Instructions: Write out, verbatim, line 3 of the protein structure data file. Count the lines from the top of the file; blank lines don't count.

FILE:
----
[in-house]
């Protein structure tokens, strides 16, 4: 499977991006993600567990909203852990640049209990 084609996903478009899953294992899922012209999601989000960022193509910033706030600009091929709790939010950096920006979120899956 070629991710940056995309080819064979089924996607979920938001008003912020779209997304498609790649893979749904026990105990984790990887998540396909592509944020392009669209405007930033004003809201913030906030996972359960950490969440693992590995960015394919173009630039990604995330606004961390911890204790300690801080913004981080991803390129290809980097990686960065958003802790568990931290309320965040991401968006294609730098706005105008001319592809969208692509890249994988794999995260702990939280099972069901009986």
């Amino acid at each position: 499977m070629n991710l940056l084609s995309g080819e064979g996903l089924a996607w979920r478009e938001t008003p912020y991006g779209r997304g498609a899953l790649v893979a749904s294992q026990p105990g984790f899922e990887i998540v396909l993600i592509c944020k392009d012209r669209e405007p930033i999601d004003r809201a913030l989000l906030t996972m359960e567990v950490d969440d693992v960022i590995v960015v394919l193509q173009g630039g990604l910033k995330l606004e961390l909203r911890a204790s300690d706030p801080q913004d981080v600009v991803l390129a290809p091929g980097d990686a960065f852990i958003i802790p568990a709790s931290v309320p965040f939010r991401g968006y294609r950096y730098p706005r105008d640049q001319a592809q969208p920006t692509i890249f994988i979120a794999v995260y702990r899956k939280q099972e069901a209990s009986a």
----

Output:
């Amino acid at each position: 499977m070629n991710l940056l084609s995309g080819e064979g996903l089924a996607w979920r478009e938001t008003p912020y991006g779209r997304g498609a899953l790649v893979a749904s294992q026990p105990g984790f899922e990887i998540v396909l993600i592509c944020k392009d012209r669209e405007p930033i999601d004003r809201a913030l989000l906030t996972m359960e567990v950490d969440d693992v960022i590995v960015v394919l193509q173009g630039g990604l910033k995330l606004e961390l909203r911890a204790s300690d706030p801080q913004d981080v600009v991803l390129a290809p091929g980097d990686a960065f852990i958003i802790p568990a709790s931290v309320p965040f939010r991401g968006y294609r950096y730098p706005r105008d640049q001319a592809q969208p920006t692509i890249f994988i979120a794999v995260y702990r899956k939280q099972e069901a209990s009986a």